Hope everyone had as much fun this weekend as we did. Trying to squeeze as much into the final non-football days as we can, because when the ball that bounces funny starts bouncing, the 5-at-10 gets crazy busy. So it goes, and we've always preferred being busy to being bored.
From the "Talks too much" studios, here we go...
Atlanta Braves second baseman Dan Uggla, right, throws to first after forcing out Philadelphia Phillies' Carlos Ruiz at second on a double play in the sixth inning of a baseball game, Sunday, July 8, 2012, in Philadelphia. Phillies' Hunter Pence was out at first. Atlanta won 4-3. (AP Photo/Matt Slocum)
We'll break down the first half on Tuesday, but let's rest today on the fact that your Atlanta Braves hit the All-Star break feeling good after sweeping the Phillies.
(Side note: The Phillies are cooked. Heck, they might even start moving pieces like Shane Victorino and/or Cole Hamels. And who saw that coming in April?)
The Braves won three straight in Philly in large part because Brian McCann remembered he was Brian McCann. He homered in each of the three games against the Phillies.
Your Braves are seven games over .500 and four back of Washington Nationals after 85 games. This, despite losing your most effective starting pitcher (Brandon Beachy) to an arm injury, losing your most effective set-up guy (Jonny Venters) to stinky-ness and having your Nos. 4 and 5 hitters (McCann and Dan Uggla) proving the ultimate bizarro alterntive to the Abbott and Costello classic of "Who's not on first?"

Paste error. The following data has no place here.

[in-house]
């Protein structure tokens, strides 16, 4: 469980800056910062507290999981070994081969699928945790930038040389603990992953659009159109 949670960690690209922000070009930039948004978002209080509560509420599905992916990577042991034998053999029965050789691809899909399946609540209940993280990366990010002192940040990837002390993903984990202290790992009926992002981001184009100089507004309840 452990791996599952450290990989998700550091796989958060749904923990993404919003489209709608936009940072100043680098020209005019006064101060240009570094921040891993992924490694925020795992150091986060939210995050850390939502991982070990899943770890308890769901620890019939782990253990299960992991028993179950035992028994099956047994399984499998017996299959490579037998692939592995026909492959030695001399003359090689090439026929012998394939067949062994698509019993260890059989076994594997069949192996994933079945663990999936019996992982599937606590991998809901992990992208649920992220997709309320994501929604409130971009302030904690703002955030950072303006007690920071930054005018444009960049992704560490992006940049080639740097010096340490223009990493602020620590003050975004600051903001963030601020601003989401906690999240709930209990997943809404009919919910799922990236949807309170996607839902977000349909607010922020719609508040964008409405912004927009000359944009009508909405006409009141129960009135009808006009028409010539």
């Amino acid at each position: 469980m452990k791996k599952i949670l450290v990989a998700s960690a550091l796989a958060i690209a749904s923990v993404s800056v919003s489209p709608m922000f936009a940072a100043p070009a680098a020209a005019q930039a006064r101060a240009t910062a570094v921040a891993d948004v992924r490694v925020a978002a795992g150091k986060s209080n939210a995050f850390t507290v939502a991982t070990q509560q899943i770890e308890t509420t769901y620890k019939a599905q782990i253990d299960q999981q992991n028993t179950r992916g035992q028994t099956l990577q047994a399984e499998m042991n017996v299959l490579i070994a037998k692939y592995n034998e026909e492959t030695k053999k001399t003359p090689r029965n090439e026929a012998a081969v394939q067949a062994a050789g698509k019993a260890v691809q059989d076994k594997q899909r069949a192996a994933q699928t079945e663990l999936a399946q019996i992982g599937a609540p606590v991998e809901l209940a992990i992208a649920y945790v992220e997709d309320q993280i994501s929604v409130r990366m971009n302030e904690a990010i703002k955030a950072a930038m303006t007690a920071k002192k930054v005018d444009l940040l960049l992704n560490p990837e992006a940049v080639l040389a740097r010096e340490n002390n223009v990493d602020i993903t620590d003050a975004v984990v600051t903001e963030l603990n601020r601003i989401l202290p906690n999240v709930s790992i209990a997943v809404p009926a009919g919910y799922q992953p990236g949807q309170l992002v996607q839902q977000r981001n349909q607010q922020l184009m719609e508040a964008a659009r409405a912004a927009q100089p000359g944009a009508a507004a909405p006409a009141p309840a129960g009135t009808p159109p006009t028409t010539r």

So this bunch has overcome some hurdles to be in the thick of things midway through. They'll have to overcome some more, too.
Rookie shortstop sensation Andrelton Simmons broke his right pinkie Sunday, an injury that could cost him some time. Simmons has been special since replacing Tyler Whoshisnicky and an extended absence could be prove costly.
Federer breaks records, hearts
Roger Federer's continued assault on the tennis record books has left him with 17 major titles and seven Wimbledon crowns after Sunday's four-set triumph over Andy Murray.
As out ace columnist Mark Wiedmer wrote here, http://www.timesfreepress.com/news/2012/jul/09/federer-murray-both-won-mark-wiedmer/ it was tough not to want to see Murray win. For those not in the tennis know — and we're right there with you — Murray was trying to become the first Wimbledon winner from Great Britian since the 1930s, and the stakes and pressure and background buzz were overwhelming.
Seriously, this was the rarest of scenes; it was a home-court disadvantage in a lot of ways because of the suffocating intensity on Murray. Hey, we love sports for a lot of reasons, but we love, Love, LOVE major sporting events because of the pressure and how athletes either handle it or become unhinged.
That's the stakes and the storyline, and we trust and treasure it. For Murray, though, it was surreal. It was greater because this meant so much to so many. He was playing for his first major title and that surely would have changed his life. But he was carrying the weight of a national fan base and he succumbed to it — that and the landslide of shots that made Federer look like, well, Federer.
It was so all-encompassing, that as Weeds wrote, even Federer fans would have been OK on a lot of levels if Murray had won.
The United State Olympic basketball team was picked this weekend and there were few surprises.
The Americans are stacked even with Dwyane Wade pulling out because of an injury.
It would take an upset of major proportions — we're talking 1980 US over Russia-level shocker — for a team with a proposed starting line-up of Chris Paul, Kobe Bryant, LeBron James, Kevin Durant and Blake Griffin or Kevin Love to not walk to the gold medal.